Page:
Page:Natural History, Mollusca.djvu/297

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extremities are so different from the forms of all other shells, that even the unscientific observer regards them with curiosity and interest. The resemblance which the valves bear to the handle (scales) of a razor is obvious, especially in such species as are slightly curved. The valves are thin and brittle, covered with an olive epidermis which readily peels off. Beneath this the surface is marked with striæ recording the progress of growth, which, following courses parallel to all of the margins, impart a singular and peculiar aspect to these shells.

The animals have the mantle united for a portion of its edges, but allowing the protrusion of an enormous foot, which is thick, long, and somewhat club-shaped at the extremity. The siphons are short, united more or less completely, and fringed at the tips.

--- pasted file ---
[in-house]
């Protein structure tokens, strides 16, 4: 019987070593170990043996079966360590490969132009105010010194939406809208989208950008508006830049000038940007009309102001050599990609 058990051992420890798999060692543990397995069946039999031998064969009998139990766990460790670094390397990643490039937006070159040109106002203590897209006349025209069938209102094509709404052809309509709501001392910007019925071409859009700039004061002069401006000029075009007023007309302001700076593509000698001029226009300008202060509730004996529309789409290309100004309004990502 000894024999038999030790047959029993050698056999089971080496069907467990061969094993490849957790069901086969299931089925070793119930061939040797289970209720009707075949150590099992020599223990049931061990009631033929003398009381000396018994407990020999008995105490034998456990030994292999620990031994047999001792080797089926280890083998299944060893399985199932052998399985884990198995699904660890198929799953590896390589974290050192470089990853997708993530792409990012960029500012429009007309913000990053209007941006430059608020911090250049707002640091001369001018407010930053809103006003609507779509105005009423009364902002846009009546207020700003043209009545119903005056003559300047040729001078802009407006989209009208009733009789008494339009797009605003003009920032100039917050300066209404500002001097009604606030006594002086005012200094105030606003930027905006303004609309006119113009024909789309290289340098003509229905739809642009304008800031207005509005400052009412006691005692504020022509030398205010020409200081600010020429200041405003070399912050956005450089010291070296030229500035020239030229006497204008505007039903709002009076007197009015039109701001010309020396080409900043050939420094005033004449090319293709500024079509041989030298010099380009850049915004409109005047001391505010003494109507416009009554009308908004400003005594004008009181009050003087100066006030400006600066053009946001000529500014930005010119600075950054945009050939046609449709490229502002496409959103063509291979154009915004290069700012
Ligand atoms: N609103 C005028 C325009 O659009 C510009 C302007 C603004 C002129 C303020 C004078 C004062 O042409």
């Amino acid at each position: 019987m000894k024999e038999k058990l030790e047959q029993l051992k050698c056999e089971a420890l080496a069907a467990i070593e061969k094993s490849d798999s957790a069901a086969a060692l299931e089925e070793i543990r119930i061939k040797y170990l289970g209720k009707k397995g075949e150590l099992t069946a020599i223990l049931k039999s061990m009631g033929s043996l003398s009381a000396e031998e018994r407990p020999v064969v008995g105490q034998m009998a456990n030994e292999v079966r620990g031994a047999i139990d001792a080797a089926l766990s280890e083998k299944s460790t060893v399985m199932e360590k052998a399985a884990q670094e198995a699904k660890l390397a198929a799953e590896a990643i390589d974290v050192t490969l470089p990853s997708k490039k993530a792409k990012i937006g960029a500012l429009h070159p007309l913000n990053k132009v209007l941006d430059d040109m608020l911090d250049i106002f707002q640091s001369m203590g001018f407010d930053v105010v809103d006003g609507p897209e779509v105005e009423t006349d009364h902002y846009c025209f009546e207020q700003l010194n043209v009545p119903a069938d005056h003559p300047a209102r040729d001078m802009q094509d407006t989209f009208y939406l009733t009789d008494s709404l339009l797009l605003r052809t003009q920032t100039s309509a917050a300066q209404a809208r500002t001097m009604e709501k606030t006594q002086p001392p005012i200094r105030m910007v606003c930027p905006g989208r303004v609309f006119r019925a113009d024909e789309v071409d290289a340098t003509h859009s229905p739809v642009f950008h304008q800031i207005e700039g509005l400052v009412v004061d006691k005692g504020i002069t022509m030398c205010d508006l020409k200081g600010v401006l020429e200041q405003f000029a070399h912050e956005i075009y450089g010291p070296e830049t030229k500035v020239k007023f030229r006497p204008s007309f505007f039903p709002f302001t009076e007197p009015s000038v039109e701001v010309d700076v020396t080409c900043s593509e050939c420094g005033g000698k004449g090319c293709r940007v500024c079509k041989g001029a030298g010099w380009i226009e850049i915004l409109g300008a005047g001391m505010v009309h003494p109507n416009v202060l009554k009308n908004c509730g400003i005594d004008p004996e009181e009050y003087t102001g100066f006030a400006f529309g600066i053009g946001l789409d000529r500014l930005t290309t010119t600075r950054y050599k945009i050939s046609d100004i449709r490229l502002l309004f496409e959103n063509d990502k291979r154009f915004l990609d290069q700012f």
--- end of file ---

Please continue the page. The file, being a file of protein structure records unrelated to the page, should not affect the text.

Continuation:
The species of this genus, which are not numerous, live in sandy beaches near the verge of low-water, or buried in the soil at greater depths. They are most powerful and skilful burrowers, often lying buried in a vertical position two feet deep, though their ordinary habit is to go only so low in the sand or mud, as to allow the extremities of the siphons just to reach the top. "They may be said to have regular burrows. When the animal is undisturbed, and the tide is in, it lies with the tubes at the entrance of its perpendicular hole. If it be disturbed, down it goes. In short, its life is spent in descending to the depths of its burrow, and ascending from it again, by means of the extension and contraction of its great muscular foot, which is situated at that part of the shell which is lowest."